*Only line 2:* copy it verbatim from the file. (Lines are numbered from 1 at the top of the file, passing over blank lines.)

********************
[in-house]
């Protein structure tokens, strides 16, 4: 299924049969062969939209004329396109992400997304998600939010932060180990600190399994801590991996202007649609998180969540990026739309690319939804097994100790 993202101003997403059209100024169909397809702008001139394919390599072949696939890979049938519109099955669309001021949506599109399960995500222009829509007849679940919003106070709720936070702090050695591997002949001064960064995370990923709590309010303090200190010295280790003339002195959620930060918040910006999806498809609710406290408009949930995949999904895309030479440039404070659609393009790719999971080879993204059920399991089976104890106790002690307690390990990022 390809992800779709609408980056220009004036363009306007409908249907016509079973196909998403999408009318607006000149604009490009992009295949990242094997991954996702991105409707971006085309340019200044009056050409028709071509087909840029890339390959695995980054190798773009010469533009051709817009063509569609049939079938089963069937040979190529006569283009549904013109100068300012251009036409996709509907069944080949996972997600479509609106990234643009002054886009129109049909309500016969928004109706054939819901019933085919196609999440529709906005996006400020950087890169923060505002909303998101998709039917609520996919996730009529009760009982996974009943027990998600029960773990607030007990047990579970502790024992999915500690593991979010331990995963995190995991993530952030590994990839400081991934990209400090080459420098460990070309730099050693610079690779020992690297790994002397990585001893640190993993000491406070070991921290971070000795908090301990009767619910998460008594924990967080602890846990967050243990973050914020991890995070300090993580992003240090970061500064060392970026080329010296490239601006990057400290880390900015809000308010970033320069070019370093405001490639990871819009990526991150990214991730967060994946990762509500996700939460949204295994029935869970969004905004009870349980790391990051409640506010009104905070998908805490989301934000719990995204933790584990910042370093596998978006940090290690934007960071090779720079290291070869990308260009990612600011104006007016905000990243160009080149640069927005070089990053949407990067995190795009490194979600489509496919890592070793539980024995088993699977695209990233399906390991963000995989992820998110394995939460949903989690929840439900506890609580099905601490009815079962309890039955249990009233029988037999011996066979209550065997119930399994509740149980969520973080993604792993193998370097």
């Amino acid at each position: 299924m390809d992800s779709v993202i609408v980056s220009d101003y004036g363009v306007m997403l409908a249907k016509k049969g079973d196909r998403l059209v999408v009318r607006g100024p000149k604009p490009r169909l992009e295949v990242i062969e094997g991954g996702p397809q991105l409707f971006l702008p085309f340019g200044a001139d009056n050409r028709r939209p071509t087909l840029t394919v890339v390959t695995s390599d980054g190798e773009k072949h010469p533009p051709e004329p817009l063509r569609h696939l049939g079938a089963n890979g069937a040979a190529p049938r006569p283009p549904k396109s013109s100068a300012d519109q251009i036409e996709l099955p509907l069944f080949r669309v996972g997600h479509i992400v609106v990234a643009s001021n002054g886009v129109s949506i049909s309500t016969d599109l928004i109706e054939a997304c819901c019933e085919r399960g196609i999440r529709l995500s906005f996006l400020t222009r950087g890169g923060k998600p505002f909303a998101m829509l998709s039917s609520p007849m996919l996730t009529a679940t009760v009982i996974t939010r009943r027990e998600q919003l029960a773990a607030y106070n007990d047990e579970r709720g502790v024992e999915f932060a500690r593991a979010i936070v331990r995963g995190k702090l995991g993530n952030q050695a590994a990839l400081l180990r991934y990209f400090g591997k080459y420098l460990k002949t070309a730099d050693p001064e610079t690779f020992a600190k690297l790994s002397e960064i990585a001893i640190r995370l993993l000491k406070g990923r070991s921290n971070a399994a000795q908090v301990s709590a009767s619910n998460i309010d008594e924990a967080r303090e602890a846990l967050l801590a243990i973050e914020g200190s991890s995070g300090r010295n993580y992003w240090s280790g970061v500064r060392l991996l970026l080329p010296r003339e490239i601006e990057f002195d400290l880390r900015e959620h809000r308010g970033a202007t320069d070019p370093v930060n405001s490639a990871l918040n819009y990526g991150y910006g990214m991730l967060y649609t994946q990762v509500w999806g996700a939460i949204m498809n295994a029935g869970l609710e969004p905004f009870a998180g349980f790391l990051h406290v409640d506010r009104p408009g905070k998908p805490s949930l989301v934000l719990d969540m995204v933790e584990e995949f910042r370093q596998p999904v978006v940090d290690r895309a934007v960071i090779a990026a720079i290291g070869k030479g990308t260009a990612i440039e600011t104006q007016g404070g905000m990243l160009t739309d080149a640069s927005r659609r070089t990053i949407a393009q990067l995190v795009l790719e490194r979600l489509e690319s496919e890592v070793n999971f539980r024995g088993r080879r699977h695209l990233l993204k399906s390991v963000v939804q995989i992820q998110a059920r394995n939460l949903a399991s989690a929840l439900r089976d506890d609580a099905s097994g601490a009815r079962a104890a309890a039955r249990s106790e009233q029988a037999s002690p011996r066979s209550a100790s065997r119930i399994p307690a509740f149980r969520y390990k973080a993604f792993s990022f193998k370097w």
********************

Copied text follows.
């Protein structure tokens, strides 16, 4: 299924049969062969939209004329396109992400997304998600939010932060180990600190399994801590991996202007649609998180969540990026739309690319939804097994100790 993202101003997403059209100024169909397809702008001139394919390599072949696939890979049938519109099955669309001021949506599109399960995500222009829509007849679940919003106070709720936070702090050695591997002949001064960064995370990923709590309010303090200190010295280790003339002195959620930060918040910006999806498809609710406290408009949930995949999904895309030479440039404070659609393009790719999971080879993204059920399991089976104890106790002690307690390990990022 390809992800779709609408980056220009004036363009306007409908249907016509079973196909998403999408009318607006000149604009490009992009295949990242094997991954996702991105409707971006085309340019200044009056050409028709071509087909840029890339390959695995980054190798773009010469533009051709817009063509569609049939079938089963069937040979190529006569283009549904013109100068300012251009036409996709509907069944080949996972997600479509609106990234643009002054886009129109049909309500016969928004109706054939819901019933085919196609999440529709906005996006400020950087890169923060505002909303998101998709039917609520996919996730009529009760009982996974009943027990998600029960773990607030007990047990579970502790024992999915500690593991979010331990995963995190995991993530952030590994990839400081991934990209400090080459420098460990070309730099050693610079690779020992690297790994002397990585001893640190993993000491406070070991921290971070000795908090301990009767619910998460008594924990967080602890846990967050243990973050914020991890995070300090993580992003240090970061500064060392970026080329010296490239601006990057400290880390900015809000308010970033320069070019370093405001490639990871819009990526991150990214991730967060994946990762509500996700939460949204295994029935869970969004905004009870349980790391990051409640506010009104905070998908805490989301934000719990995204933790584990910042370093596998978006940090290690934007960071090779720079290291070869990308260009990612600011104006007016905000990243160009080149640069927005070089990053949407990067995190795009490194979600489509496919890592070793539980024995088993699977695209990233399906390991963000995989992820998110394995939460949903989690929840439900506890609580099905601490009815079962309890039955249990009233029988037999011996066979209550065997119930399994509740149980969520973080993604792993193998370097």